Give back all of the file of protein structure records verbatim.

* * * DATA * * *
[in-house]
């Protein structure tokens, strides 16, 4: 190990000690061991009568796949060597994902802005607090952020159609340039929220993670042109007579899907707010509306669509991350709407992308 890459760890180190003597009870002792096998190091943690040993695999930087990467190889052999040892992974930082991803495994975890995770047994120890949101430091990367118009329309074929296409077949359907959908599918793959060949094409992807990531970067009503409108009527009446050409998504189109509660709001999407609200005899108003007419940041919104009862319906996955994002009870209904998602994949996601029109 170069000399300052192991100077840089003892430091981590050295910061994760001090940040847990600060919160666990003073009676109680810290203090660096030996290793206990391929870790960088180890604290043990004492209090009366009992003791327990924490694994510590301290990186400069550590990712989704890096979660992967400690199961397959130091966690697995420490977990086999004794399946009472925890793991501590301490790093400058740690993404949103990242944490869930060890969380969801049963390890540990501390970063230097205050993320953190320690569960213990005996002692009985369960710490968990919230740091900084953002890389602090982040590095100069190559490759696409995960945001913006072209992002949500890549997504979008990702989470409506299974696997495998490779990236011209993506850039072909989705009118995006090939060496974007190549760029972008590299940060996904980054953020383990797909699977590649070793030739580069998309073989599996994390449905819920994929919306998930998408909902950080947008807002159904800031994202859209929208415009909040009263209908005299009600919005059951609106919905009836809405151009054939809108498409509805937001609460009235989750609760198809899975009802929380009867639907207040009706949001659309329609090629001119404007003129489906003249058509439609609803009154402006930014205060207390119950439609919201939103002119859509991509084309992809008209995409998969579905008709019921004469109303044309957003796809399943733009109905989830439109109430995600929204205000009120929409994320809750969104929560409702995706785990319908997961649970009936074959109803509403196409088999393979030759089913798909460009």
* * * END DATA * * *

[in-house]
């Protein structure tokens, strides 16, 4: 190990000690061991009568796949060597994902802005607090952020159609340039929220993670042109007579899907707010509306669509991350709407992308 890459760890180190003597009870002792096998190091943690040993695999930087990467190889052999040892992974930082991803495994975890995770047994120890949101430091990367118009329309074929296409077949359907959908599918793959060949094409992807990531970067009503409108009527009446050409998504189109509660709001999407609200005899108003007419940041919104009862319906996955994002009870209904998602994949996601029109 170069000399300052192991100077840089003892430091981590050295910061994760001090940040847990600060919160666990003073009676109680810290203090660096030996290793206990391929870790960088180890604290043990004492209090009366009992003791327990924490694994510590301290990186400069550590990712989704890096979660992967400690199961397959130091966690697995420490977990086999004794399946009472925890793991501590301490790093400058740690993404949103990242944490869930060890969380969801049963390890540990501390970063230097205050993320953190320690569960213990005996002692009985369960710490968990919230740091900084953002890389602090982040590095100069190559490759696409995960945001913006072209992002949500890549997504979008990702989470409506299974696997495998490779990236011209993506850039072909989705009118995006090939060496974007190549760029972008590299940060996904980054953020383990797909699977590649070793030739580069998309073989599996994390449905819920994929919306998930998408909902950080947008807002159904800031994202859209929208415009909040009263209908005299009600919005059951609106919905009836809405151009054939809108498409509805937001609460009235989750609760198809899975009802929380009867639907207040009706949001659309329609090629001119404007003129489906003249058509439609609803009154402006930014205060207390119950439609919201939103002119859509991509084309992809008209995409998969579905008709019921004469109303044309957003796809399943733009109905989830439109109430995600929204205000009120929409994320809750969104929560409702995706785990319908997961649970009936074959109803509403196409088999393979030759089913798909460009």